here and there

Sunday, March 20, 2011

Chinese pork soup with hairy gourd, cowpea, honey date, and peanuts

Chinese pork soup with hairy gourd, cowpea, honey date, and peanuts

 T&T supermarket have a whole selection of prepared uncooked soups using pork with different ingredients, ready for the crock pot. Some ingredients  a little weird or not known to western palate!  The soups may need some favoring or seasoning added to it.. I'm doing this hardy soup right now! First day of spring and it is snowing!

Yesterday I was asked by a teen aged cashier in T&T if I knew how to use the chopsticks I was buying, when asked why, she said "Well look at you".  Not knowing how to take this comment, I asked her if she knew how to use chopsticks!! This made her and her helper giggle!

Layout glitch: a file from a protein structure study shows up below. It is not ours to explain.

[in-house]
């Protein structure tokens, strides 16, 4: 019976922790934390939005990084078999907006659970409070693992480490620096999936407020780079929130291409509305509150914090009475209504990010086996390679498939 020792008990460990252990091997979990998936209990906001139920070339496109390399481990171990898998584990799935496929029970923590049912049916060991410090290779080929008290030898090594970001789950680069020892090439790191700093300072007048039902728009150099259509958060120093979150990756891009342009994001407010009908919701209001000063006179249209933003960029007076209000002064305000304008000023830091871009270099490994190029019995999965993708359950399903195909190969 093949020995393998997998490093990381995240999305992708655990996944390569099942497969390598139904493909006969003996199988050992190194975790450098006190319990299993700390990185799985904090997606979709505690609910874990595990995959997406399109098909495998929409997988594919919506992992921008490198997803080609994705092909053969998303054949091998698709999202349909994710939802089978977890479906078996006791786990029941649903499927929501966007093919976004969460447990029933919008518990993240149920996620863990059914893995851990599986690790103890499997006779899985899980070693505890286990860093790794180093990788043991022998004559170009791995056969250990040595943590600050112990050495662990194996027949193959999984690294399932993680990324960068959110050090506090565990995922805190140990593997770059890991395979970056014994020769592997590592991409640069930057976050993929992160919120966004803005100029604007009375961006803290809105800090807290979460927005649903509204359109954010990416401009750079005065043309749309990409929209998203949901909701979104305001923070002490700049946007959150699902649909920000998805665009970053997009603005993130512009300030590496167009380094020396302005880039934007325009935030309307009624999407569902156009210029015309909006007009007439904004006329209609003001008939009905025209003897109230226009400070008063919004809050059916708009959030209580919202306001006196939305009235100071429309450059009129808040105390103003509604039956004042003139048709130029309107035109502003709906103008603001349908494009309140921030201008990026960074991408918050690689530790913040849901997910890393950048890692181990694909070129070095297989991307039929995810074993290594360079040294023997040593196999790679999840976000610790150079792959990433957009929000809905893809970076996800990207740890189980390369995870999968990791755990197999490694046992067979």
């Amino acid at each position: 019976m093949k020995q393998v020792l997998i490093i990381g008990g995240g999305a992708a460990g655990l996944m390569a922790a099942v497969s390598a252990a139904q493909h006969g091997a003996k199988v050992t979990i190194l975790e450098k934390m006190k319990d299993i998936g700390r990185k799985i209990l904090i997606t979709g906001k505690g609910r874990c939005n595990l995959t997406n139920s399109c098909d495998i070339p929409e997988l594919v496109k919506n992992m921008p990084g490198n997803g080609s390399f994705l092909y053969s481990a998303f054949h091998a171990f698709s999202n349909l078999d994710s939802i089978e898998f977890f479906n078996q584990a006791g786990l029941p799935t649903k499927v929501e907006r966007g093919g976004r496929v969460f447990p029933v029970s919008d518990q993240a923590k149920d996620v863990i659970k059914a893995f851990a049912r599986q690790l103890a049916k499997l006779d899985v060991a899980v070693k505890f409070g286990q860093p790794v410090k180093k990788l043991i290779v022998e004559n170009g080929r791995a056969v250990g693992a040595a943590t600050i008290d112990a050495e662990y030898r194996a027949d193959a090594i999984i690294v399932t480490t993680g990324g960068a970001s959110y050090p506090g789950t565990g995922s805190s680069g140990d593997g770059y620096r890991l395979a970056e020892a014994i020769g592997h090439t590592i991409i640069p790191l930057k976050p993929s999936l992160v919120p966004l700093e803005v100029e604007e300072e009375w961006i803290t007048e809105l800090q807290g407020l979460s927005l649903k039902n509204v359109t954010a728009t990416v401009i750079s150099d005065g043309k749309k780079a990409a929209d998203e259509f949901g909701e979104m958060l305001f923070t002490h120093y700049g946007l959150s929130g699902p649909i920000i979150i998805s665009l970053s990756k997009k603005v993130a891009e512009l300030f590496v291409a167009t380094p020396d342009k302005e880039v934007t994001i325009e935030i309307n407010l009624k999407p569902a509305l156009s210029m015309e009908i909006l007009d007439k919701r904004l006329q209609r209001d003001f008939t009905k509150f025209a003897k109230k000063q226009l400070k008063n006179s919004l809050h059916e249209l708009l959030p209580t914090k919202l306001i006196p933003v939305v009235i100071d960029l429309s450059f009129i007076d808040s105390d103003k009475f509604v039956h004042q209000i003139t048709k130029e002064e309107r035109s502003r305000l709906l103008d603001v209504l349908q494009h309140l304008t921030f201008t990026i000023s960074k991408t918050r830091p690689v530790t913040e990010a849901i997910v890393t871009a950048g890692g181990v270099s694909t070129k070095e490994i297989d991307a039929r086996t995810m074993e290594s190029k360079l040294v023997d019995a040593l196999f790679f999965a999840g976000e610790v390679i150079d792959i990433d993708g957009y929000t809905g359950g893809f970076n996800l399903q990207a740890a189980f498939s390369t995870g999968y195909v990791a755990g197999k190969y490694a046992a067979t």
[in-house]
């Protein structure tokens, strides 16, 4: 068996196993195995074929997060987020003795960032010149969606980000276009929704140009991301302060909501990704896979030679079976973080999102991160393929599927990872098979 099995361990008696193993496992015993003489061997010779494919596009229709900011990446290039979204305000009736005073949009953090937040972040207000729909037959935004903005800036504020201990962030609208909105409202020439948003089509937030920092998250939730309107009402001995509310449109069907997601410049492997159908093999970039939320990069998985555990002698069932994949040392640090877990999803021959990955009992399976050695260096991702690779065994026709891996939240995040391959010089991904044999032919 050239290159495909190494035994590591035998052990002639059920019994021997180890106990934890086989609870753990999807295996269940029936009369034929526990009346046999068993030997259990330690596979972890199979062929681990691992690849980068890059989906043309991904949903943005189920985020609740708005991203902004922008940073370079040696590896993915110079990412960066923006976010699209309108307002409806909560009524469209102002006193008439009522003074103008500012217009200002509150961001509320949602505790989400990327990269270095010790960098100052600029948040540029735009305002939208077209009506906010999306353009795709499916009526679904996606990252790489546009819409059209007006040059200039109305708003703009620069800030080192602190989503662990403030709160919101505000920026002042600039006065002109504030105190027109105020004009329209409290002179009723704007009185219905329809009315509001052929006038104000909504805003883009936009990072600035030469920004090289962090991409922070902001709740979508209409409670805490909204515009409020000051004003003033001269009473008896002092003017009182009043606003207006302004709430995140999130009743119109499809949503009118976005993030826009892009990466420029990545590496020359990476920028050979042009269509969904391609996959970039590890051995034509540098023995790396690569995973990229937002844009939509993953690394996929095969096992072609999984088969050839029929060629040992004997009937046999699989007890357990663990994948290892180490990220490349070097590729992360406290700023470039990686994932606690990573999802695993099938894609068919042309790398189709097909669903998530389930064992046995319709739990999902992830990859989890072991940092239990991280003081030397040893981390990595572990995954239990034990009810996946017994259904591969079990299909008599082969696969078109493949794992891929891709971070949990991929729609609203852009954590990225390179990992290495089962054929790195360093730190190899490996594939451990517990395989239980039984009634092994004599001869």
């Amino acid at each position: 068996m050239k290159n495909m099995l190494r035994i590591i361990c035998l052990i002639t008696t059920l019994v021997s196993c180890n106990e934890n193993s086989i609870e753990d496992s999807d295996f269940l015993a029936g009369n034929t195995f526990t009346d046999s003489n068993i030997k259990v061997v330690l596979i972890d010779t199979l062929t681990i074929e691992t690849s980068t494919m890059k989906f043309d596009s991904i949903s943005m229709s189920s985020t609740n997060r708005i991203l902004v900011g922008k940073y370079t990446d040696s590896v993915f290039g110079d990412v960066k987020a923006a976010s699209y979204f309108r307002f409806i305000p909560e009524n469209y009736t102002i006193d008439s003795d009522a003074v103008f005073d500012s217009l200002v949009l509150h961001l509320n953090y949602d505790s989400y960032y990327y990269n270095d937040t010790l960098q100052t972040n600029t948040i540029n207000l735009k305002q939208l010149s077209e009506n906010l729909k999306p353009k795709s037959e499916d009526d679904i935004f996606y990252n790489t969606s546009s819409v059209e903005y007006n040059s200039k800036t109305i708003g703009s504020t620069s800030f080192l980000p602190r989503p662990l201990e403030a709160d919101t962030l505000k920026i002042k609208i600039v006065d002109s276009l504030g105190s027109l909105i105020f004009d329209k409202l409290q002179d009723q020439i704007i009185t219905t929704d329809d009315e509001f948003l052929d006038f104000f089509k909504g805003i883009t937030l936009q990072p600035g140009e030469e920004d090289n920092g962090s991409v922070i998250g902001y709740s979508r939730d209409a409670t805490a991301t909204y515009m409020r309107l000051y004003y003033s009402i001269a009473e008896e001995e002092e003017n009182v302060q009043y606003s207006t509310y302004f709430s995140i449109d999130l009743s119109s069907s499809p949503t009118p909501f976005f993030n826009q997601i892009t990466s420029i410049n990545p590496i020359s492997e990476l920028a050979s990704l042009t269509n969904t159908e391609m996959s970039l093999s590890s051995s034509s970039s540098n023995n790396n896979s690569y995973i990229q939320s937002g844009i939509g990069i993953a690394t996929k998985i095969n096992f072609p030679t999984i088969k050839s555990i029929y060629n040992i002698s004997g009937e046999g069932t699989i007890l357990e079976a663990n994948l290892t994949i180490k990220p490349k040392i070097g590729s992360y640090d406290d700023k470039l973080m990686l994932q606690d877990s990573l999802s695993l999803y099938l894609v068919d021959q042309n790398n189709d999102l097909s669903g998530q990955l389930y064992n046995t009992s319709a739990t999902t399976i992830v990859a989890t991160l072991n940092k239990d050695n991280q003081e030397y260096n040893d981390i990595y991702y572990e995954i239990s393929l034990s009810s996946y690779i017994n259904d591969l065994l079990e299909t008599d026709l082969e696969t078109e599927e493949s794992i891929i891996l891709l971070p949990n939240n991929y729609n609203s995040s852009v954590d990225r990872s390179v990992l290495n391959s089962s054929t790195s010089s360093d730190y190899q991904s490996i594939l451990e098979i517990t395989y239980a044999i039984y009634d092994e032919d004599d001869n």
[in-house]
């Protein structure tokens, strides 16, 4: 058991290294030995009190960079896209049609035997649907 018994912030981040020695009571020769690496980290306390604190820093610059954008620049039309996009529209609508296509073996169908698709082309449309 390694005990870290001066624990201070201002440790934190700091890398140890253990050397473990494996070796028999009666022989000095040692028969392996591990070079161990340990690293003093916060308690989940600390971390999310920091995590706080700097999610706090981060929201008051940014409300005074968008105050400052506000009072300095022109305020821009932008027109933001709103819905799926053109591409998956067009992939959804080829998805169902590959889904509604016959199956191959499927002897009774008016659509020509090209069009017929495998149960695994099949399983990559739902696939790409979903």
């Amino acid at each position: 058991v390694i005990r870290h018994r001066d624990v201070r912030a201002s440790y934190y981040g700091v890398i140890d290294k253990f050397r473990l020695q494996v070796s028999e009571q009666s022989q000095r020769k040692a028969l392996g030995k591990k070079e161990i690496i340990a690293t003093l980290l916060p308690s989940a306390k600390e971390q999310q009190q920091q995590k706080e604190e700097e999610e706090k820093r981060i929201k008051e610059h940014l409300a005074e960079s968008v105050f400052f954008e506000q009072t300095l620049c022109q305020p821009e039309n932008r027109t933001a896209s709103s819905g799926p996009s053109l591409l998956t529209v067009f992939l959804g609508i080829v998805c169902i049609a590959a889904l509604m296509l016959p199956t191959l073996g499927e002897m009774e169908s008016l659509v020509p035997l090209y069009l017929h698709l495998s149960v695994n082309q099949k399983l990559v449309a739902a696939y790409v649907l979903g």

Then in another Chinese supermarket, where I go regularly for a whole bag of Fresh Basil that is always beautiful and  under two bucks, I was asked if I actually used the basil.. While in line, this young Chinese woman in designer clothes, picked up the bag of basil and with out looking at me asked me the question.  By this time I was getting most annoyed!!
 The packaging for making soup showed the pork as one solid piece, but it is not, baby back rib are wrapped inside a layer of pork, which should make great stock, all for 8 bucks, packaged in Vancouver though!  Not too sure about the hairy gourd, as to cooking time or taste.  The suggested cooking time on the packaging  is 2hours, but there is also packaged dried beans which will take much longer.

Saturday, March 12, 2011

Pizza pops

These are done like cinnamon rolls.  The dough is rolled out and 

A  great idea for Valentines- dessert pops   from Pie Pops
And not to mention , animal shapes which would be a hit with little kids
Using jam in the pops from Vancouver